The new show "Battleground" is being touted as the first original scripted series for Hulu.com, a website better known for putting popular TV shows online.
But for Madison viewers, "Battleground" provides an extra dose of entertainment: The 13-episode "dramedy" series about a youthful band of campaign workers was filmed right here, against a backdrop that includes Capitol Square, well-traveled Madison streets and iconic Madison restaurants.
"I started writing about three years ago and I needed a location to set a political campaign," said JD Walsh, the West High graduate who wrote, directed and co-executive produced "Battleground." For purposes of the script, his hometown seemed a natural fit.
"When you're talking about a restaurant, you can pick Mickies" Dairy Bar, explained Walsh from his current home base in Los Angeles.
"When you're talking about a park, you can say Wingra Park — as opposed to really doing the research. If I picked another state, I'd need to go on Google and find the name of a park. It's much easier to just write ‘Wingra.'"
So when Walsh wanted to write a scene involving a drive-up window, he thought of Michael's Frozen Custard on Monona Drive. For a scene where campaign workers celebrate a debate victory with a round of beers, Electric Earth Cafe came to mind.
"I have to say the surreal experience was to write down those locations and then four months later be actually shooting in those locations," he said. "It was so wonderful to film in locations where you used to eat with your family."
The son of a former UW-Madison professor of special education, Walsh, now 38 and the father of three, grew up in Shorewood Hills and attended Madison public schools.
He got into drama at West High School with teacher Rebecca Jallings and often teamed up with fellow student Marc Webb, a friend since first grade. Webb, director of "The Amazing Spider-Man" and the acclaimed "(500) Days of Summer," is an executive producer of "Battleground."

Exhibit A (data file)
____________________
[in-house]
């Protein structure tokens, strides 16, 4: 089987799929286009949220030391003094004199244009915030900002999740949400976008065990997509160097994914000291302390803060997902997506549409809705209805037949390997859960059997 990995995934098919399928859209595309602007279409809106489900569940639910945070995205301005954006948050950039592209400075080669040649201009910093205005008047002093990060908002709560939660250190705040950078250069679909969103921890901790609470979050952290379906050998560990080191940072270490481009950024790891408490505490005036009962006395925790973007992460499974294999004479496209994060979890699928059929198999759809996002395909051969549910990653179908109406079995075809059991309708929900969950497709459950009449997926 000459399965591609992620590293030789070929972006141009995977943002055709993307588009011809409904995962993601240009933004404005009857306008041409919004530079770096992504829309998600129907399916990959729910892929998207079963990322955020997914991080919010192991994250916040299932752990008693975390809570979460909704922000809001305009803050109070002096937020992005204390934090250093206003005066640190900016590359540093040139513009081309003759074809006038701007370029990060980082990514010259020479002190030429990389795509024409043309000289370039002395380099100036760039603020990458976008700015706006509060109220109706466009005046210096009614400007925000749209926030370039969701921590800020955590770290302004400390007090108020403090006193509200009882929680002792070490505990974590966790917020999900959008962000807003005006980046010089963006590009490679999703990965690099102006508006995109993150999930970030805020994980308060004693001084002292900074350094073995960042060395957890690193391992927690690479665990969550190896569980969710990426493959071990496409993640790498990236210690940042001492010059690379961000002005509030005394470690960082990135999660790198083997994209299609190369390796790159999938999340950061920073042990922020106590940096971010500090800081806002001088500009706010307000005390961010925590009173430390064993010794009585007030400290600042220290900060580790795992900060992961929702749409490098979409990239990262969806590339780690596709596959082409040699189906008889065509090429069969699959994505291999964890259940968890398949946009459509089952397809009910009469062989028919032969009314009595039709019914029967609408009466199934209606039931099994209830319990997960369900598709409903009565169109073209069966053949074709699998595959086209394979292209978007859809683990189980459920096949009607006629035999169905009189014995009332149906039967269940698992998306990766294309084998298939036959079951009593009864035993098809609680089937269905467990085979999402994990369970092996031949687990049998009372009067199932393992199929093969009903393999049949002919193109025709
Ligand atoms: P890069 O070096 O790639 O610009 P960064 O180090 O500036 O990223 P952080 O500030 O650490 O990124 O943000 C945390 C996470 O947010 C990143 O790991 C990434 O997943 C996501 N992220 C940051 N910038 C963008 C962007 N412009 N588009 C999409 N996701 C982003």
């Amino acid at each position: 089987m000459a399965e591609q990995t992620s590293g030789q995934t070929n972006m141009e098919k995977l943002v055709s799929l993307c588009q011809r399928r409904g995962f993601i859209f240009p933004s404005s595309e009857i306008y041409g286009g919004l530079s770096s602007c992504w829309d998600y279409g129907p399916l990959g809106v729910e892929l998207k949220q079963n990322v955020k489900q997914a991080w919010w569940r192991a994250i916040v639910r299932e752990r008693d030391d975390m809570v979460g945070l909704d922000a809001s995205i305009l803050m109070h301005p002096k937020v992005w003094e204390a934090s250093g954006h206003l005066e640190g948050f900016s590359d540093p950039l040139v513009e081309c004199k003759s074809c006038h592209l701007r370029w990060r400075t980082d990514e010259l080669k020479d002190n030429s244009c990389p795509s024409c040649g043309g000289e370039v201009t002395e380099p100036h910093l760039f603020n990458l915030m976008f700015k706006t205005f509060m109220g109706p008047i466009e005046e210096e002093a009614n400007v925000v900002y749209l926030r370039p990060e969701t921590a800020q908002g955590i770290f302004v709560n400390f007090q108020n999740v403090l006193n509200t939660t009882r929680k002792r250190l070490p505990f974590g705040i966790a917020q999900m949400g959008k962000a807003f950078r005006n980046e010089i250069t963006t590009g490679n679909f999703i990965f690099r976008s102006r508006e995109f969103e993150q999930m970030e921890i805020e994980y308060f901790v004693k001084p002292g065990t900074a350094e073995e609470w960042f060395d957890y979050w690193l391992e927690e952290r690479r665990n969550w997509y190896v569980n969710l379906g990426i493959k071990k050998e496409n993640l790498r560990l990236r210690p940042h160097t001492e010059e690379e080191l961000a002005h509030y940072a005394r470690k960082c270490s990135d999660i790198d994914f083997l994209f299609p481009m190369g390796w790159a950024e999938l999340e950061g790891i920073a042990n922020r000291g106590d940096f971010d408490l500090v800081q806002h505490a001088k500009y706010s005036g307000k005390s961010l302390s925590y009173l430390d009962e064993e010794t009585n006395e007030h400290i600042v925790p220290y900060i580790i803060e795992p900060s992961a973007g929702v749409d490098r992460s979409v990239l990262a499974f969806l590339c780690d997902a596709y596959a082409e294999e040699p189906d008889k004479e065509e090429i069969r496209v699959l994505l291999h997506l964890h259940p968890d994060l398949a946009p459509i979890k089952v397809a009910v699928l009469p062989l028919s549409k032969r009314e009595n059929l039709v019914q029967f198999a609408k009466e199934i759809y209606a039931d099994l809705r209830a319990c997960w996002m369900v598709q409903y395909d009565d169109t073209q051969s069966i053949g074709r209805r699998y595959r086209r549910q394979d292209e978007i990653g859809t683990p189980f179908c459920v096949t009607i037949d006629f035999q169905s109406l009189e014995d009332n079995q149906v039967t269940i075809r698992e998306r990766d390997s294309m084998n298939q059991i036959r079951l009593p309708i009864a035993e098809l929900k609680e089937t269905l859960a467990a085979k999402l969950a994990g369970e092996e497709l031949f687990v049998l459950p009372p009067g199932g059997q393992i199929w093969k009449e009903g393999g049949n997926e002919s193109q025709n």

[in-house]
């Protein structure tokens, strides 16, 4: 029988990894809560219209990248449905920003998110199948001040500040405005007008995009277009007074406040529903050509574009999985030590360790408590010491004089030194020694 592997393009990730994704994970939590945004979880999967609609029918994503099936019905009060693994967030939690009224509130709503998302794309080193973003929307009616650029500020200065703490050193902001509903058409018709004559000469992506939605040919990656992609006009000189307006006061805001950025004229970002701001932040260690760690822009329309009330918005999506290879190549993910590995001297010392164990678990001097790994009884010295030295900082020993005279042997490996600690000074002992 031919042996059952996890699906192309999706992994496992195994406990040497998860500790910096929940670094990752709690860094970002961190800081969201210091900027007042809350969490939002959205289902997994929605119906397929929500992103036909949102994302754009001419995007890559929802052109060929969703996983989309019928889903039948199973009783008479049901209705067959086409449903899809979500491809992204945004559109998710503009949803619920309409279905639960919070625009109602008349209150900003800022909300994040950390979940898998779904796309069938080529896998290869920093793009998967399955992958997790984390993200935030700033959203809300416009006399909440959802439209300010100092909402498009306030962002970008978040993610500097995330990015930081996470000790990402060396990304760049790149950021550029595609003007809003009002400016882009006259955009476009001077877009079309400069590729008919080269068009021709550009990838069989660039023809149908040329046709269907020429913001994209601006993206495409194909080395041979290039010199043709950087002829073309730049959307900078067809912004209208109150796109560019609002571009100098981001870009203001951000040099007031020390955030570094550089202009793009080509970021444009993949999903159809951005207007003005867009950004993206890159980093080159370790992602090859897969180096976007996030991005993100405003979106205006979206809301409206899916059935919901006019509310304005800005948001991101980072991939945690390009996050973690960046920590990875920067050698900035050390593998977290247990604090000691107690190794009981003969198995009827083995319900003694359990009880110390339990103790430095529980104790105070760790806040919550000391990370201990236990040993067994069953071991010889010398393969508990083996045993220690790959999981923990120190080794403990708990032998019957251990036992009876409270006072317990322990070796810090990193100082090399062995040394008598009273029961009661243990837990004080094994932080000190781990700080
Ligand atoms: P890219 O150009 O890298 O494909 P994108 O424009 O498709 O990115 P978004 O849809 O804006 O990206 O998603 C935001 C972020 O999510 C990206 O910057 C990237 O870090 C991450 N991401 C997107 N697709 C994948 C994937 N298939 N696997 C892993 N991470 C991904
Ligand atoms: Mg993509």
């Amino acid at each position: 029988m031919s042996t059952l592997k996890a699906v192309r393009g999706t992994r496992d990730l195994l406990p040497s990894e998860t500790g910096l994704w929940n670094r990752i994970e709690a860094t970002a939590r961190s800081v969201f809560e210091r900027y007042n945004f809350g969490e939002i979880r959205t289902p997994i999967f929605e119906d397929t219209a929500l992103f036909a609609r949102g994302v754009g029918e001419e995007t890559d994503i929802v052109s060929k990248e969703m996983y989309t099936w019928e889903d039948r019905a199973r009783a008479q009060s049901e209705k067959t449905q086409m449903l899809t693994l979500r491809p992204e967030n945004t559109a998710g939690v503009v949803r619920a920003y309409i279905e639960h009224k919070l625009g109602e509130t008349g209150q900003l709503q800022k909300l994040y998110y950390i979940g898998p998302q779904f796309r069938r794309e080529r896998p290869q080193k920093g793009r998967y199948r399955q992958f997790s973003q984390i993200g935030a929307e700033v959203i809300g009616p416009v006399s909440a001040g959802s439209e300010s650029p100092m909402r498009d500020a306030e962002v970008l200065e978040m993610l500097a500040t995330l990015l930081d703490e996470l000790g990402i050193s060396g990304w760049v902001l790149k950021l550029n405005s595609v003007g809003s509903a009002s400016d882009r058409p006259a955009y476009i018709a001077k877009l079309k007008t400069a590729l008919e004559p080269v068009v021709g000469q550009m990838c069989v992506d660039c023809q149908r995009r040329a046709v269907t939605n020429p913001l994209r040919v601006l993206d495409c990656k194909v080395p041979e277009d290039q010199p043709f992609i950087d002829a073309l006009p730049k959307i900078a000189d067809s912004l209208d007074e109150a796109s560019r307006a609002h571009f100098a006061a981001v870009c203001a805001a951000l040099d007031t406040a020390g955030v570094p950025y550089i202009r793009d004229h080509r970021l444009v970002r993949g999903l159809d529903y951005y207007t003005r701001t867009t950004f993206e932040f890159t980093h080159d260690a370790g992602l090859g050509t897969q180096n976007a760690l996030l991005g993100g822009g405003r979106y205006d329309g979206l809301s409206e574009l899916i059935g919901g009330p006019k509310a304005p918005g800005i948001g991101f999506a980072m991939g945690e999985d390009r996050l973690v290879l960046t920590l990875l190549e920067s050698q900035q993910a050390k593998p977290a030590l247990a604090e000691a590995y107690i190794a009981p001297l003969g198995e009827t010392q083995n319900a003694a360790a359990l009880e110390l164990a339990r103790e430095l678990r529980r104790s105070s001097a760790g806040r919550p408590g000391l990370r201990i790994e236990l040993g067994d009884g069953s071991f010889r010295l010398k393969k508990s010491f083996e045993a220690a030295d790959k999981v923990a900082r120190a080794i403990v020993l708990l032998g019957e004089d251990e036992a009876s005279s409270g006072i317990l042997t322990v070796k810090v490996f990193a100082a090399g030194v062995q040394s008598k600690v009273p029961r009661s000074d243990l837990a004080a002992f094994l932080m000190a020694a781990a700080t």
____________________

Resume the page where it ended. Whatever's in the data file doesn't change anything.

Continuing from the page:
Walsh left Madison to major in theater at UCLA, then launched an acting career that included film, commercial and TV appearances in series such as "Dharma and Greg," "Two and Half Men" and "The Smart Guy." A few years ago, he turned to writing and directing.
For "Battleground," "we wanted the show to have heart and we wanted it to be dramatic, but we also wanted the characters themselves to be funny with each other, though not in an absurd way," he said. "We wanted the humanity of the show to come out more than anything."
Yet perhaps because of its "politics" label, "Battleground" proved a tough sell to the TV networks. That's where Hulu came in.
Hulu "just wanted it to be great," said Walsh. "All their notes throughout this entire process were how to make it better. They want any show that they produce to be equal to the (network TV) shows that you can watch every day on Hulu, which are the best of the best. So that is the unique challenge that we faced every day: To make it as good as the network shows."
Filmed faux documentary-style a la "The Office," with fast-paced dialogue and quirky characters, the first episode of "Battleground" will be available online Feb. 14, followed by a new segment each Tuesday at www.hulu.com/battleground. Like TV sitcoms, each episode runs 30 minutes, interspersed with commercials.
Walsh, who worked briefly on John Kerry's presidential campaign in Ohio in 2004, wrote "Battleground" long before the recent round of political upheaval in the Wisconsin capital. The series is not about politics per se, he explains, but rather a look at some adrenaline-fueled political junkies behind the scenes. The show's good-looking cast centers on campaign manager Chris "Tak" Davis, the eye in the middle of the campaign storm.
Shooting in Madison took place from October to mid-December and involved "tons" of local talent ages 5 to 70, said Walsh.
"We had 90 parts to cast in Madison. So we pulled from the different theater companies, from the UW, from the West High drama club."
Sets ranged from local homes to Edgewood Elementary School. When he needed a big crowd scene to simulate a political rally, Walsh filmed the throngs heading to a real-life Badger game, with his actors among them.
"The whole show is a love letter to Madison," he said. "The city itself is filmed so beautifully."